Emily’s husband, Dr. Stephen Chapman, invited her to meet the two Chinese women at a surgical demonstration at which he was assisting. An early version of the Roentgen-ray was to be used to locate and remove bullets still inside a patient. The surgeon, Dr. Erickson, was known not to favor women in medicine. Suffering deeply from the recent death of his wife, he made a surprise move: He invited Dr. Mary Snow to do the procedure. He may have thought she would be afraid and refuse. However, she accepted the challenge and performed successfully.

The following day, while Mary and Ida were having tea with Emily, the Chicago police charged in and arrested Dr. Mary Snow for murder. A Chinese herbalist whose shop she had patronized had been poisoned. Someone had seen her there shortly before he died and accused her of killing him. Detective Whitbread, who made the arrest was a friend of Emily’s, with whom she had worked on department research projects, so her husband and the doctor’s friends urged her to become involved, help get Dr. Snow out of jail and find the real murderer.

In addition to her work with the police, Emily had a lectureship with the University of Chicago, to which she was expected to return. She had stopped to have a family and recently had been devoting all her time to her fifteen-month-old son and infant baby girl. Although she had a young woman available to help with the children, Emily seemed to have an almost irrational feeling of guilt or worry about being away from them for any length of time, so much so that she did not want to resume her work with the police. Although she had promised to return to the University, she had serious doubts about whether she would do that. Major pressure from her husband and others, plus the fact that Dr. Snow was arrested while Emily’s guest, finally moved her to investigate and find the truth.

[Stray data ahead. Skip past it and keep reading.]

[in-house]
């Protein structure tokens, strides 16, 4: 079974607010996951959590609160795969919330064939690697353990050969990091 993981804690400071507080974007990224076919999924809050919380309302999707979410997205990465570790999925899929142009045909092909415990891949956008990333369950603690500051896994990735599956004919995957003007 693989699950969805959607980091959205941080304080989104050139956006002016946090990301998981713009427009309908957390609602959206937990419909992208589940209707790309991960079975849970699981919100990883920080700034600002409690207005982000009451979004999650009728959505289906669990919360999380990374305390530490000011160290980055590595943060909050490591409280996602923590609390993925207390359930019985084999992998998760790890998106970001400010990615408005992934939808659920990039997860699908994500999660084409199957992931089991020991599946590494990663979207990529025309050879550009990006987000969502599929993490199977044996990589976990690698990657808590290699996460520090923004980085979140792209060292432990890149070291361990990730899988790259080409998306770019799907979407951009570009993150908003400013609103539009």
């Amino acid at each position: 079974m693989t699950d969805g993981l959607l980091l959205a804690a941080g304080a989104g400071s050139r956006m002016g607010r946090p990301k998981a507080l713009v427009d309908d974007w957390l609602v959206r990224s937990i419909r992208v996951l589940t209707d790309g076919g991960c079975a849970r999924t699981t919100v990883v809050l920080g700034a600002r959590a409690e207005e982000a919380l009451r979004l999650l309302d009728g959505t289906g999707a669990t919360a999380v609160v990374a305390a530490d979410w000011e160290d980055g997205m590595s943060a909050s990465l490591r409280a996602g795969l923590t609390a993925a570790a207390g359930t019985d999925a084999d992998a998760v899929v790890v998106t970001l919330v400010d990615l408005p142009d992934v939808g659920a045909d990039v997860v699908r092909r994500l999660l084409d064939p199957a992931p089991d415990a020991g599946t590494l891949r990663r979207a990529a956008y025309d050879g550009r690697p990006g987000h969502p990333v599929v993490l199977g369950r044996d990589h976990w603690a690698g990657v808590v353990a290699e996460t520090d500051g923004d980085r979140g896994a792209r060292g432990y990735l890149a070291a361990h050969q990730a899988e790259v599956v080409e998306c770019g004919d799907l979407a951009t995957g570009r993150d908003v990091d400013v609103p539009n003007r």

In real life, Frances McNamara is a librarian at the University of Chicago, and her father served as Police Commissioner of Boston for ten years. She has built-in resources for crafting her historical mysteries, and she puts them to good use in Death at Chinatown.

It is interesting that in a time when bias against women having careers was much greater than now, Emily Cabot had achieved that. Viewed from today, her concern about returning to her work seemed a bit excessive but not a problem. On another note, if a surgeon today turned over the demonstration of a new technique on a patient to a newly minted doctor with no advance arrangement to do so, the tweets would fly.

Death at Chinatown by Frances McNamara is an enjoyable and educational read. The author is working on the sixth Emily Cabot mystery, Death at the Paris Exposition.

Four-Star Review

August 2014, Allium Press
$14.99, paperback, 226 pages
ISBN 978-0-9890535-5-6

—Reviewed by Betty Nicholas


1 Comment

Filed under fiction